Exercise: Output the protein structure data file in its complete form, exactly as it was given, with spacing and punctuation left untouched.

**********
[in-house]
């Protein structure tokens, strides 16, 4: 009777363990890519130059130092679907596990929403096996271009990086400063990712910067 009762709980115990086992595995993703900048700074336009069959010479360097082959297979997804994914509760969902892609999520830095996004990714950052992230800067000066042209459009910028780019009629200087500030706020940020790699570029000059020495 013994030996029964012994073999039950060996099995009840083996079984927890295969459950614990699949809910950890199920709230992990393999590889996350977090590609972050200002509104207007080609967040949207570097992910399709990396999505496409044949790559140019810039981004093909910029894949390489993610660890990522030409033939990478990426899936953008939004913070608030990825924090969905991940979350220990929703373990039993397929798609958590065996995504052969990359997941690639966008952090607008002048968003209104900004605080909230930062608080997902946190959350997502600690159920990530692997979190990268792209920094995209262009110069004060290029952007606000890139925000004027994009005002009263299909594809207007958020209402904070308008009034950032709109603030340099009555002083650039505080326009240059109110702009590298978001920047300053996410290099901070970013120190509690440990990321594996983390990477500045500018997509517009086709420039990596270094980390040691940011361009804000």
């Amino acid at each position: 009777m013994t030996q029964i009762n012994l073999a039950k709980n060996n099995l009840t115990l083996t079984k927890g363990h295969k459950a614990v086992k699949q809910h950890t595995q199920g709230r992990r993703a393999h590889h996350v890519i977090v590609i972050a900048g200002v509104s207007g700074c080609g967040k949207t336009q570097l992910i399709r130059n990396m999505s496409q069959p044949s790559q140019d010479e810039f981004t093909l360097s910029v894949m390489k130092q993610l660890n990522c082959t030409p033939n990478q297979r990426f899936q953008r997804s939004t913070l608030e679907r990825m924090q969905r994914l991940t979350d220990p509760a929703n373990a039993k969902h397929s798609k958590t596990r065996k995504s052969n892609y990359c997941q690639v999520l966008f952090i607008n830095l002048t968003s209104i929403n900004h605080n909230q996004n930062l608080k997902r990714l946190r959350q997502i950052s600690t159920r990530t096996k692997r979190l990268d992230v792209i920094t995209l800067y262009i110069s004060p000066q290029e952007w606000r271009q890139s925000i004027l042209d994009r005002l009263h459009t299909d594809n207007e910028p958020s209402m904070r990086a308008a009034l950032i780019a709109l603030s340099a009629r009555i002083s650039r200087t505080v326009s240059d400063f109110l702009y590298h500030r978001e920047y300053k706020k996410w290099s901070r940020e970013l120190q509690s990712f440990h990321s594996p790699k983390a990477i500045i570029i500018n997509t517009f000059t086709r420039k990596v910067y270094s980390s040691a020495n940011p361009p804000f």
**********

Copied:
[in-house]
């Protein structure tokens, strides 16, 4: 009777363990890519130059130092679907596990929403096996271009990086400063990712910067 009762709980115990086992595995993703900048700074336009069959010479360097082959297979997804994914509760969902892609999520830095996004990714950052992230800067000066042209459009910028780019009629200087500030706020940020790699570029000059020495 013994030996029964012994073999039950060996099995009840083996079984927890295969459950614990699949809910950890199920709230992990393999590889996350977090590609972050200002509104207007080609967040949207570097992910399709990396999505496409044949790559140019810039981004093909910029894949390489993610660890990522030409033939990478990426899936953008939004913070608030990825924090969905991940979350220990929703373990039993397929798609958590065996995504052969990359997941690639966008952090607008002048968003209104900004605080909230930062608080997902946190959350997502600690159920990530692997979190990268792209920094995209262009110069004060290029952007606000890139925000004027994009005002009263299909594809207007958020209402904070308008009034950032709109603030340099009555002083650039505080326009240059109110702009590298978001920047300053996410290099901070970013120190509690440990990321594996983390990477500045500018997509517009086709420039990596270094980390040691940011361009804000």
């Amino acid at each position: 009777m013994t030996q029964i009762n012994l073999a039950k709980n060996n099995l009840t115990l083996t079984k927890g363990h295969k459950a614990v086992k699949q809910h950890t595995q199920g709230r992990r993703a393999h590889h996350v890519i977090v590609i972050a900048g200002v509104s207007g700074c080609g967040k949207t336009q570097l992910i399709r130059n990396m999505s496409q069959p044949s790559q140019d010479e810039f981004t093909l360097s910029v894949m390489k130092q993610l660890n990522c082959t030409p033939n990478q297979r990426f899936q953008r997804s939004t913070l608030e679907r990825m924090q969905r994914l991940t979350d220990p509760a929703n373990a039993k969902h397929s798609k958590t596990r065996k995504s052969n892609y990359c997941q690639v999520l966008f952090i607008n830095l002048t968003s209104i929403n900004h605080n909230q996004n930062l608080k997902r990714l946190r959350q997502i950052s600690t159920r990530t096996k692997r979190l990268d992230v792209i920094t995209l800067y262009i110069s004060p000066q290029e952007w606000r271009q890139s925000i004027l042209d994009r005002l009263h459009t299909d594809n207007e910028p958020s209402m904070r990086a308008a009034l950032i780019a709109l603030s340099a009629r009555i002083s650039r200087t505080v326009s240059d400063f109110l702009y590298h500030r978001e920047y300053k706020k996410w290099s901070r940020e970013l120190q509690s990712f440990h990321s594996p790699k983390a990477i500045i570029i500018n997509t517009f000059t086709r420039k990596v910067y270094s980390s040691a020495n940011p361009p804000f």